fuel economy

Here Comes the Sun: Does solar have a role as an alternative fuel?

TORONTO, Ont. -- In some corners of North America, the idea of adding solar power to a truck or trailer is a no-brainer. You'd be forgiven for thinking that none of those corners are in Canada. That's mostly true, but it doesn't necessarily mean that solar has no place here. Just that you must be careful in assessing manufacturer claims about what their solar gizmo can actually do. Almost all of Canada gets an average of 4.2 hours of solar sunlight a day. Two areas -- a small stretch of the southern prairies and a little ribbon of central B.C. -- crank that number up to 4.5 hours. Compare that to as many six hours in Arizona, New Mexico, and a patch of southeast California. Doesn't sound like much of a difference, but it's a big deal. A 300-watt solar setup that can help to run a tractor's electric APU in that part of the U.S. would probably have to be a 600- or 800-watt setup for a rig running, say, a Toronto-Montreal-Halifax route. It also means that manufacturer claims can be rather idealistic if calculations were based on experience in warm and sunny parts of our world. There's no subterfuge involved here, but “your mileage may vary,” as they say.

Expect more Run on Less from NACFE

The North American Council for Freight Efficiency has unveiled a new look and redesigned website (www.nacfe.org) as it widens its focus beyond the fuel-saving equipment and components on the road today. The organization’s original goal was to promote the doubling of freight-moving efficiency. And the recent Run on Less event proved that target is “pretty practical”, said executive director Mike Roeth, during a briefing at the Technology and Maintenance Council’s annual meeting. Seven trucks participating in Run on Less proved an average of 10.1 mpg (23.3 L/100 km) is possible with existing technologies, and under real-world operating conditions. This compares to a national average of 6.4 mpg (36.75 L/100 km), and U.S. Department of Energy super trucks achieving 11-13 mpg (21.38-18.09 L/100km).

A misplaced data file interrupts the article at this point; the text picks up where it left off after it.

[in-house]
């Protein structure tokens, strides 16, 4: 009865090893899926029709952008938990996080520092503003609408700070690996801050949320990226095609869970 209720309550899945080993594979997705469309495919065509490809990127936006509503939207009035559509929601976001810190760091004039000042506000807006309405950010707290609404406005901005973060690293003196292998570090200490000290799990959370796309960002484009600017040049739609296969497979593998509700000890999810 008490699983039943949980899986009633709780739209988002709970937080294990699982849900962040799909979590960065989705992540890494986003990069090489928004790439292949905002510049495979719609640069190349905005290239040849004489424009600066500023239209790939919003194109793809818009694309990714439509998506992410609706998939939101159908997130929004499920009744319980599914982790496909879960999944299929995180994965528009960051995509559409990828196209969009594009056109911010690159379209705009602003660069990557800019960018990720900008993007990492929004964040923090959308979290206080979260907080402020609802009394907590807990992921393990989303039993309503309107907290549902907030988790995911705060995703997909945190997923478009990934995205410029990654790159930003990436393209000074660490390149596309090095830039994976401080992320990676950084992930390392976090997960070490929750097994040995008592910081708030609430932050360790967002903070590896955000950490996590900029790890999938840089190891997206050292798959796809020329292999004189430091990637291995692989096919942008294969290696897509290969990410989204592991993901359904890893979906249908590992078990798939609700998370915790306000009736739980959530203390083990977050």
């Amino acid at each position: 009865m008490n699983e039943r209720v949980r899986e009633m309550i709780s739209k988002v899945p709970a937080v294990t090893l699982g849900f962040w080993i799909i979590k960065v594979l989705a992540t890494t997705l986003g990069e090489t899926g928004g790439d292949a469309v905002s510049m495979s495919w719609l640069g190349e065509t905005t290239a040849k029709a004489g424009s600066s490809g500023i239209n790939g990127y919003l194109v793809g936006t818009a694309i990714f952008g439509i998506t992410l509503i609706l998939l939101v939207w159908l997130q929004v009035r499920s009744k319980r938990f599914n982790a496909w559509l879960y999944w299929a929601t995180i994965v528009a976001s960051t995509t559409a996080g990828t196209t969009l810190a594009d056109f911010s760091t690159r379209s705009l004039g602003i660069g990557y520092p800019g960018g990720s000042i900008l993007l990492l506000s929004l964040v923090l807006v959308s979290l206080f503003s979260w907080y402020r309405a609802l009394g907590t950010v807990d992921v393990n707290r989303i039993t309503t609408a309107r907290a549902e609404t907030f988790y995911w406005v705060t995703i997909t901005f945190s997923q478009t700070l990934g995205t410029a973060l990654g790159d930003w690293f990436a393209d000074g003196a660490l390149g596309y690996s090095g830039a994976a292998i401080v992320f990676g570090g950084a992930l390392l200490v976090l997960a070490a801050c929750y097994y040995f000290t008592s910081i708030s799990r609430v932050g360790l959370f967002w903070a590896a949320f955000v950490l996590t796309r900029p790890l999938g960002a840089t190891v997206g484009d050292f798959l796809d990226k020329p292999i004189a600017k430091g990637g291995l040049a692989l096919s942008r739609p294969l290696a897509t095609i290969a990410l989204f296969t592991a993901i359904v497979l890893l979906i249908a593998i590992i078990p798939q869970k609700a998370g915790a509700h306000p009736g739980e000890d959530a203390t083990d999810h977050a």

Fuel-efficient owner-operators benefit from in-cab coaching

If you talk the talk, you have to walk the walk.” Those words from three-truck owner-operator Jamie Hagen are one of his motivations for using the PedalCoach in-cab coaching system. No one would criticize Hagen’s fuel economy – he’s established a reputation for pushing his Mack Pinnacle to the brink of 10 mpg. However, even experienced drivers can benefit from telematics that provide real-time driving advice, and Hagen isn’t too proud to admit it.

Fuel-saving, safety training should be refreshed: study

MONTREAL, QC - A recent study by PIT Group has found that training in fuel efficiency and safety are only effective when it includes refresher courses, while real-time in-vehicle technologies help to reinforce good practices. "While vehicle technology designed to improve fuel economy continues to advance, driver training is the element that has the largest impact on fuel consumption," says Yves Provencher, director - market and business development. "Our studies show that various ways to train drivers - including classroom, in-cab and simulator training - all have their advantages."